Several suggestions. Does the town own any land that they keep open – not playgrounds or playing fields of any kind, but land in an open space program, or perhaps there is a land conservancy in your area. Either will do. We had a 47 acre field here, owned by the town and they take hay off it once a year. I reached out to the town council by letter and was turned down several times, but kept at it. And in that letter I described sheepherding as a passive use of land. In fact sheep on a field is the personification of open space. Now I have permission except for the few months the hay is growing.
On a private parcel, Mark’s idea of contacting your hay dealer is excellent. Or if you see a field you like, a letter might work as well. I got my first field by putting something in someone’s mailbox. However, I would also knock on the owner’s door. I would like to meet them and have them understand that I value their property as much as they do. That I am not moving there and when I come, anything I bring with me, leaves with me.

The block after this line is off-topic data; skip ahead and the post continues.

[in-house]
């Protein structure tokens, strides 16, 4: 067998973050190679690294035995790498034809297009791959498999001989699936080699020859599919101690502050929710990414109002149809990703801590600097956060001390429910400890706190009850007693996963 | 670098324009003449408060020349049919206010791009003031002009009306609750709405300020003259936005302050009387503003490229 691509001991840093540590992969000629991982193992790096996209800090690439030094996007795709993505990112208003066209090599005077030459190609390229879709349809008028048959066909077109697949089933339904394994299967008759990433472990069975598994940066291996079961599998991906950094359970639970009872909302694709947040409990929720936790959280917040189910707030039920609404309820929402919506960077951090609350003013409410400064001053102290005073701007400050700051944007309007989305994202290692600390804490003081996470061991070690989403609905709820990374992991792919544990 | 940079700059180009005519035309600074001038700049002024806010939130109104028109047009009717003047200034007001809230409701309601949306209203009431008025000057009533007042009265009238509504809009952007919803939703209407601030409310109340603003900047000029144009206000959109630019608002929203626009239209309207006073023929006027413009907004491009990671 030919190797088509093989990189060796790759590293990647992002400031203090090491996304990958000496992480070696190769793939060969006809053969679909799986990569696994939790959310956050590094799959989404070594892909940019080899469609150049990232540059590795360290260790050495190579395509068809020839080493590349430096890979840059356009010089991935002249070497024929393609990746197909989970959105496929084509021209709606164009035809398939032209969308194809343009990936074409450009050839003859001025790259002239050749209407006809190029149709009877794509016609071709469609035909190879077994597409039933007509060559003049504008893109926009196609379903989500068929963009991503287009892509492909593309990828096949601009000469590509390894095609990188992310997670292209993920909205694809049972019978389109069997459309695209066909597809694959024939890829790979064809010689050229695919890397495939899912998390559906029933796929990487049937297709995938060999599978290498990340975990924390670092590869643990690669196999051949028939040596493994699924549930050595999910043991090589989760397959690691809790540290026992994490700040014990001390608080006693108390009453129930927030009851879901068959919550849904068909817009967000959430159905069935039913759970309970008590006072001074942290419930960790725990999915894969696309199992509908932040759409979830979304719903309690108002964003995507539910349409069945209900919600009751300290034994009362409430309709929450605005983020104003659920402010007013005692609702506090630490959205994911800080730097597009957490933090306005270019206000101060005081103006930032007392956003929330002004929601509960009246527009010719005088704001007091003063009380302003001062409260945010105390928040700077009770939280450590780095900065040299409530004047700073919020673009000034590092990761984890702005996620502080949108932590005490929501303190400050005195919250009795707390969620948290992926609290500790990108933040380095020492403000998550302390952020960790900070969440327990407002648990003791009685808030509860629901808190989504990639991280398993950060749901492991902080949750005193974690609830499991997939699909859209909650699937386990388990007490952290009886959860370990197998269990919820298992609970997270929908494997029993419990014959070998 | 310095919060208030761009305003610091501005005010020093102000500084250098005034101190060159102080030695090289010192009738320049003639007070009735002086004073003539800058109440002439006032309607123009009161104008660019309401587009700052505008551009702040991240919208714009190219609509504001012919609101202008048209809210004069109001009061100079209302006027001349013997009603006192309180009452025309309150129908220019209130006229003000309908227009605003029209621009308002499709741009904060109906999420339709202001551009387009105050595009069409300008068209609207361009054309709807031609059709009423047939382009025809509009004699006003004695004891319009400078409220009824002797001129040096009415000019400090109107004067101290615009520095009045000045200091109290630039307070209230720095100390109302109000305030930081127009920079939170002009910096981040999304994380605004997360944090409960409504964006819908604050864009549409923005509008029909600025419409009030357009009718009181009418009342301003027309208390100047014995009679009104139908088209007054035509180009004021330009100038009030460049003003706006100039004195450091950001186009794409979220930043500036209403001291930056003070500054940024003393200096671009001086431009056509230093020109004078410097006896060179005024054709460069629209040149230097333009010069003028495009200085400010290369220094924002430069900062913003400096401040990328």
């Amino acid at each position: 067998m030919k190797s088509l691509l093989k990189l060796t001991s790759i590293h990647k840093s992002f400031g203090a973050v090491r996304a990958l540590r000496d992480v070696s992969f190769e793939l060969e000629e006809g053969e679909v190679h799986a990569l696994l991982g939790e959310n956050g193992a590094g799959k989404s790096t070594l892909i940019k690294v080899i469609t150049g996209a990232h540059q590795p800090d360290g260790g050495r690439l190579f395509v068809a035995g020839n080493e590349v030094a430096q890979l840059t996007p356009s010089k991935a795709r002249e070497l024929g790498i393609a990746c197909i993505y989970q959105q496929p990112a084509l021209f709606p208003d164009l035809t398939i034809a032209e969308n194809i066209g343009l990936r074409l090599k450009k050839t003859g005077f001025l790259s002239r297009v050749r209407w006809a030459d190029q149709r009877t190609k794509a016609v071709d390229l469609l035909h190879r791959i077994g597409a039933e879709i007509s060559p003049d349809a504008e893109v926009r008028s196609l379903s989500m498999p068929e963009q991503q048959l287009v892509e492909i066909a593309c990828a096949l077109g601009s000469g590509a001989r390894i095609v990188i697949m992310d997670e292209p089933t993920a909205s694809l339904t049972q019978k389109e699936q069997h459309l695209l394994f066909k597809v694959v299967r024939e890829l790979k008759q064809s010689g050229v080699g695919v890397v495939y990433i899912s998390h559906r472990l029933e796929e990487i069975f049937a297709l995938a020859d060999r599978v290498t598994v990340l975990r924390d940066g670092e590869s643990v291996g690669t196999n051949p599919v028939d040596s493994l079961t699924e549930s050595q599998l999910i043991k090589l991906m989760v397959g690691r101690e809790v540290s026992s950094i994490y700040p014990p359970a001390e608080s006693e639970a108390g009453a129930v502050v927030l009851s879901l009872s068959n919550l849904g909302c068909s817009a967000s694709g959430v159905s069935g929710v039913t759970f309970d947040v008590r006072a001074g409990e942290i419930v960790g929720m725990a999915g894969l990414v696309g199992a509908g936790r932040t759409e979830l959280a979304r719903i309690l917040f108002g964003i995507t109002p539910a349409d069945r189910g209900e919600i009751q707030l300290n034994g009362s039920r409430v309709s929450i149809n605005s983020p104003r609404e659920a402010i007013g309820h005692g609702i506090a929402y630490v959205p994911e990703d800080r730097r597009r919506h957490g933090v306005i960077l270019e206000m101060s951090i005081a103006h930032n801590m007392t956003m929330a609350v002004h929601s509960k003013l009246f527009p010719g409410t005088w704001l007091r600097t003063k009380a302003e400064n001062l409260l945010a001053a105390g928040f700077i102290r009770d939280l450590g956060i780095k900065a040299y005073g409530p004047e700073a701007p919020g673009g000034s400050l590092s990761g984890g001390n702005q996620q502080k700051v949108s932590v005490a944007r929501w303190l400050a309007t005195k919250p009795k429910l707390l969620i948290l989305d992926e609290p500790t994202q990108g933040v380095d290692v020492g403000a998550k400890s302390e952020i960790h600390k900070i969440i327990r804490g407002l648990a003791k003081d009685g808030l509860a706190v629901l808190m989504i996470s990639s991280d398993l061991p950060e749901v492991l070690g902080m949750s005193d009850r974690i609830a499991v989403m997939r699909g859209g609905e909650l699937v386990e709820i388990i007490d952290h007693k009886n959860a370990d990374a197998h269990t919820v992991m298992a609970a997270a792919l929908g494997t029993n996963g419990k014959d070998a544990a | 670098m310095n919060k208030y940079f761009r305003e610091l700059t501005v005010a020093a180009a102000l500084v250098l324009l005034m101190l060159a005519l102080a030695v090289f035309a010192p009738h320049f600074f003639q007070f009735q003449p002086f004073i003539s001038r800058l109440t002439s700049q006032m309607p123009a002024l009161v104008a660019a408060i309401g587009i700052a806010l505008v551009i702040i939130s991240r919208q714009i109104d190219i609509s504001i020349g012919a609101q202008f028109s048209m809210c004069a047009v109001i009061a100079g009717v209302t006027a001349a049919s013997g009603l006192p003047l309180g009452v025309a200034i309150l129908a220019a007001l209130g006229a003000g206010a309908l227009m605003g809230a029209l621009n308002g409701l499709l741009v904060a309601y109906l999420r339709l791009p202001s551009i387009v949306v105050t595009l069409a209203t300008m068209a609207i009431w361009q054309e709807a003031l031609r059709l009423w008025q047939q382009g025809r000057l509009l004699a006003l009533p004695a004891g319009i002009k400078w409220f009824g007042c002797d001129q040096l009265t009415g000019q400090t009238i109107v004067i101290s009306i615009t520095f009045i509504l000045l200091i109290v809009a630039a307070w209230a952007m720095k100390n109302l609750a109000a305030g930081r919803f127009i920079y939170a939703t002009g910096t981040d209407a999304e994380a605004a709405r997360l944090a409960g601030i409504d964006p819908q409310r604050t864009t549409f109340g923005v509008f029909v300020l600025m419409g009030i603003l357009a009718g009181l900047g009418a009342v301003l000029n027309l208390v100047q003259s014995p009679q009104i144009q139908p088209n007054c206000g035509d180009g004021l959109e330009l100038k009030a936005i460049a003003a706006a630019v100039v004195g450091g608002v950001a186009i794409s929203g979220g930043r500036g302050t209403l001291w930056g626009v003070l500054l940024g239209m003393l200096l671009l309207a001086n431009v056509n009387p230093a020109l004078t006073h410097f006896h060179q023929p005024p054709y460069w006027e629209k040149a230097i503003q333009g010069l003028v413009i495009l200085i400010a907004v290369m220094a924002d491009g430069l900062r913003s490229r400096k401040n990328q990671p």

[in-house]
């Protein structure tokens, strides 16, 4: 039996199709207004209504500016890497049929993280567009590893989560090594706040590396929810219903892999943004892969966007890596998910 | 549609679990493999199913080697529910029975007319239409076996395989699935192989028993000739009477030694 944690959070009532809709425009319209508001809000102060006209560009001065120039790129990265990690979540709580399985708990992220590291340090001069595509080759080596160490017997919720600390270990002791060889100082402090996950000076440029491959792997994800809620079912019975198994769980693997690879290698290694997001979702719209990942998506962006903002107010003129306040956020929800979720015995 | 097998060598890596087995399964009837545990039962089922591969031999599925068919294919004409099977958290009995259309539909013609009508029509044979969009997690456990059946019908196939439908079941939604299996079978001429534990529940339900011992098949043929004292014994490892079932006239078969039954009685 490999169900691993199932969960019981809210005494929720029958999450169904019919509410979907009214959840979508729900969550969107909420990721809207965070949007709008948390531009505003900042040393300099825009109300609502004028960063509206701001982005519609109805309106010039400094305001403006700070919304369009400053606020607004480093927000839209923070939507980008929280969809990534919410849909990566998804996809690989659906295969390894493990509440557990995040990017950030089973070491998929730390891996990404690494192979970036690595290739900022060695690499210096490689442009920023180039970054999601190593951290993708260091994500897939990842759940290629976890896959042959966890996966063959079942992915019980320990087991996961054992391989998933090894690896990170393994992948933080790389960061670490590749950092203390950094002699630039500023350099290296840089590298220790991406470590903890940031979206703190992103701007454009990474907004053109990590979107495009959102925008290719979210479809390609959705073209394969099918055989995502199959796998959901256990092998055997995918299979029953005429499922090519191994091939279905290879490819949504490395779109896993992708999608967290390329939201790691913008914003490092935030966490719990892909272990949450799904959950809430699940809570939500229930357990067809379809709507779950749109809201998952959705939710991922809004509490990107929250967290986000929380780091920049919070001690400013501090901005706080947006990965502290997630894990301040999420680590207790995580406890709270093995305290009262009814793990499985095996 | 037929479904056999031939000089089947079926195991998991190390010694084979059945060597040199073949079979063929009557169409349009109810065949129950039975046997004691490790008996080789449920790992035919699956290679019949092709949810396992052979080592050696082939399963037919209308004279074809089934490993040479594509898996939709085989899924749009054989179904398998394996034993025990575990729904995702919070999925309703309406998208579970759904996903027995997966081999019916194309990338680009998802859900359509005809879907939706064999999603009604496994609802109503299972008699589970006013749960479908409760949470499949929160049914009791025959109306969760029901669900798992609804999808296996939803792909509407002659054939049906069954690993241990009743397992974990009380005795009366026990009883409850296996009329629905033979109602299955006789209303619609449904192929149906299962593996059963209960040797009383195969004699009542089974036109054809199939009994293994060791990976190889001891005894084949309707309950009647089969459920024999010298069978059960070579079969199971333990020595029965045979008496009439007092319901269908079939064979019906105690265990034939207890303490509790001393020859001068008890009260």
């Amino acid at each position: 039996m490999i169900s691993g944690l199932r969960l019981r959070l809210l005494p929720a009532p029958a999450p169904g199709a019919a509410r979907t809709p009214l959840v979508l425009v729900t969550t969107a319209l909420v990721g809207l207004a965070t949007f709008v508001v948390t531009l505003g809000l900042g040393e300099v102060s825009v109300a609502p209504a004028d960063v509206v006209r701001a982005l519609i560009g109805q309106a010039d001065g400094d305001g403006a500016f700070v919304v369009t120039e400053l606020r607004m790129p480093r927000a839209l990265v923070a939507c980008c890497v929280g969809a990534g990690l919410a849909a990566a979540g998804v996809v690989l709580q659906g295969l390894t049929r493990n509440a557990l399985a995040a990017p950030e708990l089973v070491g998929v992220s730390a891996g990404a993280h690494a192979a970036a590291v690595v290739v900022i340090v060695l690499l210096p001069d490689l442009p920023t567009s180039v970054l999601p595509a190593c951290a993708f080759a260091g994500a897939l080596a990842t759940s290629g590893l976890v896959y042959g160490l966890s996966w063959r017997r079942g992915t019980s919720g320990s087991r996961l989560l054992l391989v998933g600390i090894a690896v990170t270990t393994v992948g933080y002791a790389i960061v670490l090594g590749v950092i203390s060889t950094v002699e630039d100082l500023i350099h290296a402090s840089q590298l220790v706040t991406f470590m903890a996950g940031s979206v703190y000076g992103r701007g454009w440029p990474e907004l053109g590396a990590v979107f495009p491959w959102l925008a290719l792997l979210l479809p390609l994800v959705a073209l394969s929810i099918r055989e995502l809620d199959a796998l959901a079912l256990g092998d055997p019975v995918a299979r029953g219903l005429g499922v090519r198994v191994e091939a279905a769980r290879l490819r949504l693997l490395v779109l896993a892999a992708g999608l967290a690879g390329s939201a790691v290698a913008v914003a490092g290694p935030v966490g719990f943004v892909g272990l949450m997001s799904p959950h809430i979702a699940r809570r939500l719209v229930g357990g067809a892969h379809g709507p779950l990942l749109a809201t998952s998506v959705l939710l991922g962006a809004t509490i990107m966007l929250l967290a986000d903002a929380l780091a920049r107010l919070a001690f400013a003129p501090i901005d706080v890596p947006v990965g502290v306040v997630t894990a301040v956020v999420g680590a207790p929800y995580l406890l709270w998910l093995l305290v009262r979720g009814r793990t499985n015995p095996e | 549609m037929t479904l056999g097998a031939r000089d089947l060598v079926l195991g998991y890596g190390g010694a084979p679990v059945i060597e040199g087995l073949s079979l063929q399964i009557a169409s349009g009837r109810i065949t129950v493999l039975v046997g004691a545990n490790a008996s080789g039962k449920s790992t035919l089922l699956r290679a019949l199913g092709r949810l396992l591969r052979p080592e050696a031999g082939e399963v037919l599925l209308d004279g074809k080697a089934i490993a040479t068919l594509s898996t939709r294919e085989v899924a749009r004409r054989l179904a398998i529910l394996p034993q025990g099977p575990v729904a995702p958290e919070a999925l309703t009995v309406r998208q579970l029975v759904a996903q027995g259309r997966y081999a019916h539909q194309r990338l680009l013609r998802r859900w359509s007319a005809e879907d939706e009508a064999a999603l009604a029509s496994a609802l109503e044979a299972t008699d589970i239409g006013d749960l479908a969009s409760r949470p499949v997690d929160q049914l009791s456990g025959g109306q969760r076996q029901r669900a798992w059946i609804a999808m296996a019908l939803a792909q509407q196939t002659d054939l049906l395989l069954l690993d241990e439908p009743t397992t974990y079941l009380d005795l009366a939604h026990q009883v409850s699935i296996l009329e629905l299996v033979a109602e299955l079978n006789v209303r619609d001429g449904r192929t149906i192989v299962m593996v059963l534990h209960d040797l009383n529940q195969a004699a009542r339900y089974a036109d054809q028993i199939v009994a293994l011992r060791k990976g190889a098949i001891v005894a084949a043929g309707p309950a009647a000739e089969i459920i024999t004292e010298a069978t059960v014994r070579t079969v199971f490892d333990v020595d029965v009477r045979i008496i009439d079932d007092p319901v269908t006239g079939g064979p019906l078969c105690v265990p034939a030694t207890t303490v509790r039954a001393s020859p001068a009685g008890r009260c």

In both cases, you may be asked how often you will be on the property, for how long, how many people. Assure them that the endurance levels of dog and sheep keep the sessions short, that you are not coming in inclement weather as you do not want to damage the field (rain, snow), and that you will not be there when the grass is long because you can’t see the sheep or dogs anyway.
If they ask for insurance, check with your homeowners insurance company. You are looking to get a certificate of liability on your homeowners policy naming the property owner and releasing them from any liability due to your actions.
Having done all this, I do not take dogs to these fields that are not under complete control and I do not take challenging sheep. I want sheep to work and sheep that will load. My challenge is an open field.
Hope this helps.